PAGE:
The only incident that did occur was that I managed to dislocate my right hip whilst assuming “the position” for my smear. That was painful but I tried to ignore it as at that moment the nurse was actually engaged in the process! It only became obvious that there was a problem when I tried to walk out of the surgery.
So I hurt all over from the simple act of walking, my elbows are blistered from using crutches, my hip is stiff and sore. But now I know that I can get to the doctors if I need to and I do. I need to see my GP about my pain medications as my pain is not currently being controlled very well.
It may not seem like much of an adventure but it was for me!
I visited my POTS consultant this week. Unfortunately I got myself in a complete state before I went which meant I was dry heaving, snappy as hell and a little uncommunicative! At least my husband / family and friends all know that this is how I act when I am nervous / stressed out and know that as soon as the visit is over I will be back to my normal charming self!
We were actually seen 20 minutes early (due to nerves we actually arrived at the hospital at 10.08am the appointment wasn’t until 11am!) so that was good as my consultant can run a little late – purely because he likes to spend time with his patients and address the concerns that they may have. As usual my husband and I were the youngest people in the waiting room by about 30-40 years. I am seen in the geriatric clinic! Although my consultant is geriatrics and general medicine. Its always quite amusing as the other patients cant work out why these young whipper snappers are attending their clinic!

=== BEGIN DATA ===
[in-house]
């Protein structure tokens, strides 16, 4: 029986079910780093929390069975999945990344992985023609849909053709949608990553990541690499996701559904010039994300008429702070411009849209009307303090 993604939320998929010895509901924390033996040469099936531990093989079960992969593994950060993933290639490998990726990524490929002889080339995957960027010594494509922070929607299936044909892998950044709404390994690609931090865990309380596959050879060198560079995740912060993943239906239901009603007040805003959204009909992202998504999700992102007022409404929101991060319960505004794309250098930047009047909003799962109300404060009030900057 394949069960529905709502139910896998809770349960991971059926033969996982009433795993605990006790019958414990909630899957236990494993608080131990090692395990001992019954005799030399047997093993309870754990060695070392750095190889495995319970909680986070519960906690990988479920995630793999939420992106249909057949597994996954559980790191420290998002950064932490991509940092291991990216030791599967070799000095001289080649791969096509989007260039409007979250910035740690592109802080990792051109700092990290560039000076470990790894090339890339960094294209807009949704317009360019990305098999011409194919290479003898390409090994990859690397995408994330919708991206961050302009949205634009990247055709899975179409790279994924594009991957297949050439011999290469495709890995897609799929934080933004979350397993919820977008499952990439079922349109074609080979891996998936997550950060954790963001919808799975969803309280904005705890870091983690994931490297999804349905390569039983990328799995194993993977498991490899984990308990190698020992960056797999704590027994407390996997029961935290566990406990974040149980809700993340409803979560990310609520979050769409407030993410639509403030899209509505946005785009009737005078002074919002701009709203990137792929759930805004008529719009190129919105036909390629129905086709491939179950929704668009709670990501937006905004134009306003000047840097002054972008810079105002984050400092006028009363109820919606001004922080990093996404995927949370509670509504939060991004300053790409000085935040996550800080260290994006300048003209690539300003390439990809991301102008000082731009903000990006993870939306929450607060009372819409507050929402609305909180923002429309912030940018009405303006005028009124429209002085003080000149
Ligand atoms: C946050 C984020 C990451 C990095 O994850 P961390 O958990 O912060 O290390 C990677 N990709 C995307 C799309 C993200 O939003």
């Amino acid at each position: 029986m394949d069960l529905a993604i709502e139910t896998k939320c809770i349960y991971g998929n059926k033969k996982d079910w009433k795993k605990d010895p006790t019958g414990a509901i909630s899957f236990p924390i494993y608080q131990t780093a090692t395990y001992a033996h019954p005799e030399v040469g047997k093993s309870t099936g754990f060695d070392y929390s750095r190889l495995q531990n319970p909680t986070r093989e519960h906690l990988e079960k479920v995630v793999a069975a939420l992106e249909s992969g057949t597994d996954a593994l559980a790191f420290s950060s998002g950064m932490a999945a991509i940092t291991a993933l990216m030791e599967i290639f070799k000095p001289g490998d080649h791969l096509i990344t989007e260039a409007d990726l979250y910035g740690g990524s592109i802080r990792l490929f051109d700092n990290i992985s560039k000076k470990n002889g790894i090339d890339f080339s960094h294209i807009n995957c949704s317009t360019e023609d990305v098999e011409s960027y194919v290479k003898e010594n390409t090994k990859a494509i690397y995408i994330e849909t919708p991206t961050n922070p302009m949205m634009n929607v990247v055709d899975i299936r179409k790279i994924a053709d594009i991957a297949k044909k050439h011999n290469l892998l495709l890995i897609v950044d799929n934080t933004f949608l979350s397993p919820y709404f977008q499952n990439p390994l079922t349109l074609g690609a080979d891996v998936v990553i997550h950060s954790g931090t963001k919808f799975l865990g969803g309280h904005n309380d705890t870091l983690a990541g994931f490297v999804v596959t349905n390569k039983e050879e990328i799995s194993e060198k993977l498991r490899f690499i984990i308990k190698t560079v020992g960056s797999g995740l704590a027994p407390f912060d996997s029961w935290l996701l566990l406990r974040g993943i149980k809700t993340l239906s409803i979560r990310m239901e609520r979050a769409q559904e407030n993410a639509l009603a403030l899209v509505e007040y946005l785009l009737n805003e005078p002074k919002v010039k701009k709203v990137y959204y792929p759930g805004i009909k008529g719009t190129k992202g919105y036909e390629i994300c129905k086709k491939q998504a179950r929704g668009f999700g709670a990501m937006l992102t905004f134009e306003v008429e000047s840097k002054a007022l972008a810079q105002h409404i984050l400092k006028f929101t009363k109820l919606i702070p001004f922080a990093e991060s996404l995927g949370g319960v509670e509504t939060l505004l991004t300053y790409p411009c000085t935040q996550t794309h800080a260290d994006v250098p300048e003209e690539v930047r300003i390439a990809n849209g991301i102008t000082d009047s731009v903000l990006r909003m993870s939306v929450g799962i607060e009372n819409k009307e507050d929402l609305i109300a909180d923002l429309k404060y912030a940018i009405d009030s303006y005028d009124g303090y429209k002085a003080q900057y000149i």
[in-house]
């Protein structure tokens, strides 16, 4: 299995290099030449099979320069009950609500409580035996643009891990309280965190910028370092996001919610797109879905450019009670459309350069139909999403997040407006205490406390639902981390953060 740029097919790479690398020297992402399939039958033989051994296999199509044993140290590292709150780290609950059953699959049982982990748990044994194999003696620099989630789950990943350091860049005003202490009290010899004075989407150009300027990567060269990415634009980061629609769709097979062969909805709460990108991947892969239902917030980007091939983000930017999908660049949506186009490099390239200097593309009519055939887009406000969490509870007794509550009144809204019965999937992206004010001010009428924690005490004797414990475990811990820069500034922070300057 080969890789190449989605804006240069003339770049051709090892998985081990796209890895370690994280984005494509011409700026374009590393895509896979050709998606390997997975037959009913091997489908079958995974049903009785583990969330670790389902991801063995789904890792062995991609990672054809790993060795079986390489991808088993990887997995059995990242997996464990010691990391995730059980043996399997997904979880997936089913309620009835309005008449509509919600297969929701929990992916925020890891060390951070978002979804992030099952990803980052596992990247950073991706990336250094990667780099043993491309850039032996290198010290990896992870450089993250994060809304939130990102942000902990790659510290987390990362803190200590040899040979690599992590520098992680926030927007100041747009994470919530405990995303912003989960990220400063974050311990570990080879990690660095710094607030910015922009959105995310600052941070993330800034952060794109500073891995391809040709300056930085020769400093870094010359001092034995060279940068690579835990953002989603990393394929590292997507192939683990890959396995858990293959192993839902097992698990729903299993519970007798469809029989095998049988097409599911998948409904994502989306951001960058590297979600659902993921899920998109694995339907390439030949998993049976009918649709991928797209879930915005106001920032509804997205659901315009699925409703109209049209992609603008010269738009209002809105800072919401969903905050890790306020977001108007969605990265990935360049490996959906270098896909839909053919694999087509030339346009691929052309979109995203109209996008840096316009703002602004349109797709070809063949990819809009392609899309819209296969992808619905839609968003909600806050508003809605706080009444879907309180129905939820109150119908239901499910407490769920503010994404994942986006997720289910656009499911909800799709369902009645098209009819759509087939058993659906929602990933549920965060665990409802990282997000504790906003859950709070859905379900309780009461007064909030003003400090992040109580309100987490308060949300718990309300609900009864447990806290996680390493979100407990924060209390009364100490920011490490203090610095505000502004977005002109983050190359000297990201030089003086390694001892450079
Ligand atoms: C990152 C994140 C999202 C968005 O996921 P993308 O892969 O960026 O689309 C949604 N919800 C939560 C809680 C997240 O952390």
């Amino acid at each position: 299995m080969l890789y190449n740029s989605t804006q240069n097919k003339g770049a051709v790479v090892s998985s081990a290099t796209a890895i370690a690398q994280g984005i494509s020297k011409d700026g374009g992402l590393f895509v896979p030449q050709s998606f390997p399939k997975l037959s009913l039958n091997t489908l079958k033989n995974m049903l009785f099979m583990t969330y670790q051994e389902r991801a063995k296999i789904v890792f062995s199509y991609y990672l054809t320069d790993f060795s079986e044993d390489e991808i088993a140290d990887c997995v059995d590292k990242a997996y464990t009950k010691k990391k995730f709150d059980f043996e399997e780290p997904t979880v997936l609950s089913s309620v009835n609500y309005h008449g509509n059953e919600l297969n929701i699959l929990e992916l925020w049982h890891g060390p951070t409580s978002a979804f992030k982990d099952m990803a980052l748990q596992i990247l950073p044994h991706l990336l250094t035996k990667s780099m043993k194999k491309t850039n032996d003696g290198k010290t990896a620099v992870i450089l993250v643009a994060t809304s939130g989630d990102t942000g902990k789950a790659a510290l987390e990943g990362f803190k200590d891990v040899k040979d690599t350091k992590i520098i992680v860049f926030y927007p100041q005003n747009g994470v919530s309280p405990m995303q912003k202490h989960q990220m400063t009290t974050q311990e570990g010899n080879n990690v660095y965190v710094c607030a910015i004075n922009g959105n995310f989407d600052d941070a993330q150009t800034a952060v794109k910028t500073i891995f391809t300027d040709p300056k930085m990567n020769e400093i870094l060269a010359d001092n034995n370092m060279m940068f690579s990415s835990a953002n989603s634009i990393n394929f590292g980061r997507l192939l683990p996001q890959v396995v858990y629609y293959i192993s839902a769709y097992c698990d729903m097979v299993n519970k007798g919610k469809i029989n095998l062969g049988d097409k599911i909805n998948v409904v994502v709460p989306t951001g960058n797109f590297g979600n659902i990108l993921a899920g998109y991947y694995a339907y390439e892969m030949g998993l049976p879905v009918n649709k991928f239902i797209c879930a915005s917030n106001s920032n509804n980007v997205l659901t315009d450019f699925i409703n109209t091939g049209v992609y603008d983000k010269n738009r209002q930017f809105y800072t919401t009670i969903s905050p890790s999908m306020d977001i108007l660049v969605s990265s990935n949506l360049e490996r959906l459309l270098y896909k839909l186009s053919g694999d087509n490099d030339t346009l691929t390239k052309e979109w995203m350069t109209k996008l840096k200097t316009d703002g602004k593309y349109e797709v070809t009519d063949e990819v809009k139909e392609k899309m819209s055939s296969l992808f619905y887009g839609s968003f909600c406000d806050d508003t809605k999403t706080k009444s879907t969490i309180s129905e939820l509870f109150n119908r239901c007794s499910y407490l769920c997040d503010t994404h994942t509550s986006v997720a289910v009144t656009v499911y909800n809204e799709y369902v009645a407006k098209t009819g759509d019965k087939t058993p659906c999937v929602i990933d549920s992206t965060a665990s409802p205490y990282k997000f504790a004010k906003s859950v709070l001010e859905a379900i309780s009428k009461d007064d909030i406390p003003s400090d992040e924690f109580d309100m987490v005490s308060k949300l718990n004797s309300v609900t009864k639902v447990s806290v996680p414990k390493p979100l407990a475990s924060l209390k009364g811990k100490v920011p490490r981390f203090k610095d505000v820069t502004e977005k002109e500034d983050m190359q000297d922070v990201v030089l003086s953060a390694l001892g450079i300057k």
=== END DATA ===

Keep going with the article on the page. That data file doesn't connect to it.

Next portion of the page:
I confessed that I was no longer taking midodrine – the side effects were just not worth it. I did have massive improvements on the drug – no more ptosis, mental functioning better able to be out of bed for longer. The down side was severe stomach pains and being unable to urinate. The pain from both of these side effects would land me back in bed…. so I admitted defeat. My consultant said it was a shame but that’s the way it goes sometimes. So I have now been started on Ivabradine a medication that is used for congestive heart failure and used off label to treat inappropriate sinus tachycardia and postural orthostatic tachycardia.( some drs are saying that POTS and IST are actually the same thing) Unfortunately one of the side effects can be lowered blood pressure, which as my regular readers will know a lowered bp is something I do not need. So I have started on 2.5mg twice a day.